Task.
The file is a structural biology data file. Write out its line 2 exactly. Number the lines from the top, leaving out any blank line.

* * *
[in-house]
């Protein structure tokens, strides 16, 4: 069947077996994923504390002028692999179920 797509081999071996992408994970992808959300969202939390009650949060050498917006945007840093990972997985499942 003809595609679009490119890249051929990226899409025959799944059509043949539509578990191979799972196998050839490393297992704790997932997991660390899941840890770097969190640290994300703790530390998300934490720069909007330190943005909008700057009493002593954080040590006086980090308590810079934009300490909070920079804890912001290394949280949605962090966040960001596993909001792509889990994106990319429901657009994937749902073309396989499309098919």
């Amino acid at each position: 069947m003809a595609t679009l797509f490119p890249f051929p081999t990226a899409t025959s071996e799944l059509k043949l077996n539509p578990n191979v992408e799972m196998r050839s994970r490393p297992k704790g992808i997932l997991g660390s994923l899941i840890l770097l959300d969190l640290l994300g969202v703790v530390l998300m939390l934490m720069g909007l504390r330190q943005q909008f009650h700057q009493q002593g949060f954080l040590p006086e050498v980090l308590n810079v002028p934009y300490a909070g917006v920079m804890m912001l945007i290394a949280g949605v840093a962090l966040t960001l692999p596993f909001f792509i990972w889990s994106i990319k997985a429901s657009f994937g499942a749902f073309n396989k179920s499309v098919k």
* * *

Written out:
């Protein structure tokens, strides 16, 4: 069947077996994923504390002028692999179920 797509081999071996992408994970992808959300969202939390009650949060050498917006945007840093990972997985499942 003809595609679009490119890249051929990226899409025959799944059509043949539509578990191979799972196998050839490393297992704790997932997991660390899941840890770097969190640290994300703790530390998300934490720069909007330190943005909008700057009493002593954080040590006086980090308590810079934009300490909070920079804890912001290394949280949605962090966040960001596993909001792509889990994106990319429901657009994937749902073309396989499309098919």